Upgrade to Pro — share decks privately, control downloads, hide ads and more …

What’s Our Software Doing With All That User Input

A397cb38965ab9f310e7148b8c3d1105?s=47 Kim Carter
September 12, 2013

What’s Our Software Doing With All That User Input

What are we doing with all the characters that get shoved into our applications? Have we considered every potential execution context?
It’s often interesting and surprising to see what sort of concoction of characters can be executed in different places… and linking multiple attack vectors together which the builders haven’t thought about.
What are we trusting? Why are we trusting it? What, where and how should we be sanitising?

We have a vast collection of libraries, techniques, cheat sheets, tutorials, guides and tools at our disposal.
I often find myself thinking… how can we commoditise the sanitisation of user input and I keep coming up with the same answer.
It’s not easy. Every application has a completely different set of concerns.

In order for our software to be shielded from an attack, the builders must think like attackers.

In this talk I’ll attempt to:

Increase our knowledge and awareness
Discuss practical techniques and approaches that increase our defences
Break some software


Kim Carter

September 12, 2013

More Decks by Kim Carter

Other Decks in Technology


  1. Dealing with User Input Securely Kim Carter – OWASP Day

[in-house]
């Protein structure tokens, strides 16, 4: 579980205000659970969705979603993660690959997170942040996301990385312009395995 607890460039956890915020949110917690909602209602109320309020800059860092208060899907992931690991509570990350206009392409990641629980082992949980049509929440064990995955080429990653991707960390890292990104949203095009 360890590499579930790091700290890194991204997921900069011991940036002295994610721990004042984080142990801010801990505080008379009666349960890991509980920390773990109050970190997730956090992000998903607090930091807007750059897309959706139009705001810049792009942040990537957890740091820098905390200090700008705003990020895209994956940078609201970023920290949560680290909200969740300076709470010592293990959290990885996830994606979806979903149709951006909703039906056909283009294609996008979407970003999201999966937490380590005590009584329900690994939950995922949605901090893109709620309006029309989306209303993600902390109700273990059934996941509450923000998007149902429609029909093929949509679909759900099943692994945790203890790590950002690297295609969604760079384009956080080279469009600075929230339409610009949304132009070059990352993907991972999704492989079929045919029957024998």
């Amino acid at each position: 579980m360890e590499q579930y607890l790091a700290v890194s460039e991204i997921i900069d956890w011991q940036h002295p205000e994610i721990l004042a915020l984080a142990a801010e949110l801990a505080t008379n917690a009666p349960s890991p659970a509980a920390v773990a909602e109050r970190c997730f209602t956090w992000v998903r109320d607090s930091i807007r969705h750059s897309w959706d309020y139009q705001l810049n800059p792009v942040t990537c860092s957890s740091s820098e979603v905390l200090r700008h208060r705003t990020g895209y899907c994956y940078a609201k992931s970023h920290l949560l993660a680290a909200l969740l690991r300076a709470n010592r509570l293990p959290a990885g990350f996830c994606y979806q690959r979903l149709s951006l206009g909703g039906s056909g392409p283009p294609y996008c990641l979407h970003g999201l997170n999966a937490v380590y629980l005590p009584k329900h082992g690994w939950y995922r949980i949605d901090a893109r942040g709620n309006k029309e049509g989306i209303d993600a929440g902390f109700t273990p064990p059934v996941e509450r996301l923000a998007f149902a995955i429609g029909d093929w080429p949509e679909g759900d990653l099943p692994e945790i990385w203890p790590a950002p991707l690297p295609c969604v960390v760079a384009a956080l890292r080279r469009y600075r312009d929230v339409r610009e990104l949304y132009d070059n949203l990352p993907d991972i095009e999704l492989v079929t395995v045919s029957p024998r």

2. Demonstrate vulnerabilities Increase knowledge, awareness and desire to test Discuss

    practical techniques and approaches that increase our defences Agenda
  3. Why the hacker always has the advantage Learn to enjoy

    breaking your own software. It'll make you a better developer. Our builders must think like breakers Developers Day Job Write Code Hackers Day Job Break Code
  4. What does Poor Sanitisation look like?

  5. OWASP ZAP also has a REST API. Useful for regression

    test suites If we have time at the end, we'll go over some AJAX XSS
  6. Quality What is Quality? Do we as builders care? Why

    we should care
  7. None
  8. Quality But increasing quality is expensive right?

  9. Quality Not necessarily

  10. My Philosophy on Quality Everyone on the team needs to

    be thinking about it. Not just the testers. Reducing faults much earlier in the cycle.
  11. User Input Sanitisation Strategies All code should be driven by

    executable specifications. Especially sanitisation logic Based around my following two blog posts http://blog.binarymist.net/2012/11/04/sanitising-user-input-from-browser-part-1/ http://blog.binarymist.net/2012/11/16/sanitising-user-input-from-browser-part-2/ Main components were a WCF service which dished up XSL'd XML as HTML to an existing web app
  12. User Input Sanitisation Strategies Threat modelling Defence in depth Minimising

    attack surface Field length validation, incl structured data Parametrised Queries / Prepared Statements Least privilege White lists How to escape untrusted data for the different execution contexts File uploads not covered Why bother with client side Leveraging existing libraries